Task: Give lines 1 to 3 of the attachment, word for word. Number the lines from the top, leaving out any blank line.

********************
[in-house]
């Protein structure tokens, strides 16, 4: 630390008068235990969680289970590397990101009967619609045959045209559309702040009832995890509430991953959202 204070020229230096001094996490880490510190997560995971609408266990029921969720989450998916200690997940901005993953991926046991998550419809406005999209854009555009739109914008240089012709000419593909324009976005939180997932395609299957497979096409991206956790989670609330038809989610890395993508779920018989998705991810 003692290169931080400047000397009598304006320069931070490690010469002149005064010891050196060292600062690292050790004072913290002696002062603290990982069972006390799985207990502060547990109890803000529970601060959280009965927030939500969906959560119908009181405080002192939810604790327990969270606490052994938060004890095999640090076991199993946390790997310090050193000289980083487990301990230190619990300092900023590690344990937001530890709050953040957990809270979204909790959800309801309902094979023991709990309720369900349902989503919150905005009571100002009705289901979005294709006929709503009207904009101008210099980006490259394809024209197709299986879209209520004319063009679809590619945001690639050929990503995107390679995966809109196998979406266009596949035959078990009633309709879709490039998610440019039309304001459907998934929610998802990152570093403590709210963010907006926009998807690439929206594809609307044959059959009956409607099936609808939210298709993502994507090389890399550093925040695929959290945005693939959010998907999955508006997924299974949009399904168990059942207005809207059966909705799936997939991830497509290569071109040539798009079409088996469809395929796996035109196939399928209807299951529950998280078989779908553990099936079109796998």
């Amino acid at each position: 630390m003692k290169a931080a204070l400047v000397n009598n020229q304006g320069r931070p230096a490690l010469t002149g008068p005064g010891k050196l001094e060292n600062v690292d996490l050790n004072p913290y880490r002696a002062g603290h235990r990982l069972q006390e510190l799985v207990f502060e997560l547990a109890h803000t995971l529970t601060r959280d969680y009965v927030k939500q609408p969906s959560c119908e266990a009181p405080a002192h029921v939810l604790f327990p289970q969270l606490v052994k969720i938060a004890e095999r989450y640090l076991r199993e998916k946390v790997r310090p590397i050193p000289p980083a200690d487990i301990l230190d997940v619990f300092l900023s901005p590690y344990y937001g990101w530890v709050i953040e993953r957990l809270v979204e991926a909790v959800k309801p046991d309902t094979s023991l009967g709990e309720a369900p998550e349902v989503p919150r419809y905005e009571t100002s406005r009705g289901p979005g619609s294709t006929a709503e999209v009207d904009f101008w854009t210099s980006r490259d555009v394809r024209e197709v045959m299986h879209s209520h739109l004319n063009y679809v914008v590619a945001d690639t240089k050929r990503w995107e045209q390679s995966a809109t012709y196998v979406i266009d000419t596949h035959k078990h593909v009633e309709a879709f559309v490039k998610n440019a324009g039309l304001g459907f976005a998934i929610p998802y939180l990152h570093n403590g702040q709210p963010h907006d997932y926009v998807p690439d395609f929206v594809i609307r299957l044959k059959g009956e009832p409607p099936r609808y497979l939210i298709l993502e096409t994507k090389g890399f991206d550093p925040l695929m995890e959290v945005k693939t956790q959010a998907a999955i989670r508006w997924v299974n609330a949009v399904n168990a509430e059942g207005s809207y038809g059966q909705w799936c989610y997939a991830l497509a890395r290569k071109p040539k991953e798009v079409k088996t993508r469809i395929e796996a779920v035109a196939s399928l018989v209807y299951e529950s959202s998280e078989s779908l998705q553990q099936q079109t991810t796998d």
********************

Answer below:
[in-house]
């Protein structure tokens, strides 16, 4: 630390008068235990969680289970590397990101009967619609045959045209559309702040009832995890509430991953959202 204070020229230096001094996490880490510190997560995971609408266990029921969720989450998916200690997940901005993953991926046991998550419809406005999209854009555009739109914008240089012709000419593909324009976005939180997932395609299957497979096409991206956790989670609330038809989610890395993508779920018989998705991810 003692290169931080400047000397009598304006320069931070490690010469002149005064010891050196060292600062690292050790004072913290002696002062603290990982069972006390799985207990502060547990109890803000529970601060959280009965927030939500969906959560119908009181405080002192939810604790327990969270606490052994938060004890095999640090076991199993946390790997310090050193000289980083487990301990230190619990300092900023590690344990937001530890709050953040957990809270979204909790959800309801309902094979023991709990309720369900349902989503919150905005009571100002009705289901979005294709006929709503009207904009101008210099980006490259394809024209197709299986879209209520004319063009679809590619945001690639050929990503995107390679995966809109196998979406266009596949035959078990009633309709879709490039998610440019039309304001459907998934929610998802990152570093403590709210963010907006926009998807690439929206594809609307044959059959009956409607099936609808939210298709993502994507090389890399550093925040695929959290945005693939959010998907999955508006997924299974949009399904168990059942207005809207059966909705799936997939991830497509290569071109040539798009079409088996469809395929796996035109196939399928209807299951529950998280078989779908553990099936079109796998």
């Amino acid at each position: 630390m003692k290169a931080a204070l400047v000397n009598n020229q304006g320069r931070p230096a490690l010469t002149g008068p005064g010891k050196l001094e060292n600062v690292d996490l050790n004072p913290y880490r002696a002062g603290h235990r990982l069972q006390e510190l799985v207990f502060e997560l547990a109890h803000t995971l529970t601060r959280d969680y009965v927030k939500q609408p969906s959560c119908e266990a009181p405080a002192h029921v939810l604790f327990p289970q969270l606490v052994k969720i938060a004890e095999r989450y640090l076991r199993e998916k946390v790997r310090p590397i050193p000289p980083a200690d487990i301990l230190d997940v619990f300092l900023s901005p590690y344990y937001g990101w530890v709050i953040e993953r957990l809270v979204e991926a909790v959800k309801p046991d309902t094979s023991l009967g709990e309720a369900p998550e349902v989503p919150r419809y905005e009571t100002s406005r009705g289901p979005g619609s294709t006929a709503e999209v009207d904009f101008w854009t210099s980006r490259d555009v394809r024209e197709v045959m299986h879209s209520h739109l004319n063009y679809v914008v590619a945001d690639t240089k050929r990503w995107e045209q390679s995966a809109t012709y196998v979406i266009d000419t596949h035959k078990h593909v009633e309709a879709f559309v490039k998610n440019a324009g039309l304001g459907f976005a998934i929610p998802y939180l990152h570093n403590g702040q709210p963010h907006d997932y926009v998807p690439d395609f929206v594809i609307r299957l044959k059959g009956e009832p409607p099936r609808y497979l939210i298709l993502e096409t994507k090389g890399f991206d550093p925040l695929m995890e959290v945005k693939t956790q959010a998907a999955i989670r508006w997924v299974n609330a949009v399904n168990a509430e059942g207005s809207y038809g059966q909705w799936c989610y997939a991830l497509a890395r290569k071109p040539k991953e798009v079409k088996t993508r469809i395929e796996a779920v035109a196939s399928l018989v209807y299951e529950s959202s998280e078989s779908l998705q553990q099936q079109t991810t796998d």